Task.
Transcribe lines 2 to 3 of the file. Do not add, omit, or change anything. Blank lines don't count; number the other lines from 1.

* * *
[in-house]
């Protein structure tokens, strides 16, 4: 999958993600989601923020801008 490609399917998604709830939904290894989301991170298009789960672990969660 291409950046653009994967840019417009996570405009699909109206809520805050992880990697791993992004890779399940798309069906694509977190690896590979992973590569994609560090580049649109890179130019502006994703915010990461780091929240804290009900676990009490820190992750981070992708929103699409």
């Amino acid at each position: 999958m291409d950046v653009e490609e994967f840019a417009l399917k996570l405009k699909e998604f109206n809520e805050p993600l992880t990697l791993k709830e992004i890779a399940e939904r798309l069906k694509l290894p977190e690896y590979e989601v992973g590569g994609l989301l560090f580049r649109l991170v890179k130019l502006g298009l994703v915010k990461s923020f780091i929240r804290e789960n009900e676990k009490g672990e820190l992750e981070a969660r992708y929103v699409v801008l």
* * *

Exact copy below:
């Protein structure tokens, strides 16, 4: 999958993600989601923020801008 490609399917998604709830939904290894989301991170298009789960672990969660 291409950046653009994967840019417009996570405009699909109206809520805050992880990697791993992004890779399940798309069906694509977190690896590979992973590569994609560090580049649109890179130019502006994703915010990461780091929240804290009900676990009490820190992750981070992708929103699409």
């Amino acid at each position: 999958m291409d950046v653009e490609e994967f840019a417009l399917k996570l405009k699909e998604f109206n809520e805050p993600l992880t990697l791993k709830e992004i890779a399940e939904r798309l069906k694509l290894p977190e690896y590979e989601v992973g590569g994609l989301l560090f580049r649109l991170v890179k130019l502006g298009l994703v915010k990461s923020f780091i929240r804290e789960n009900e676990k009490g672990e820190l992750e981070a969660r992708y929103v699409v801008l």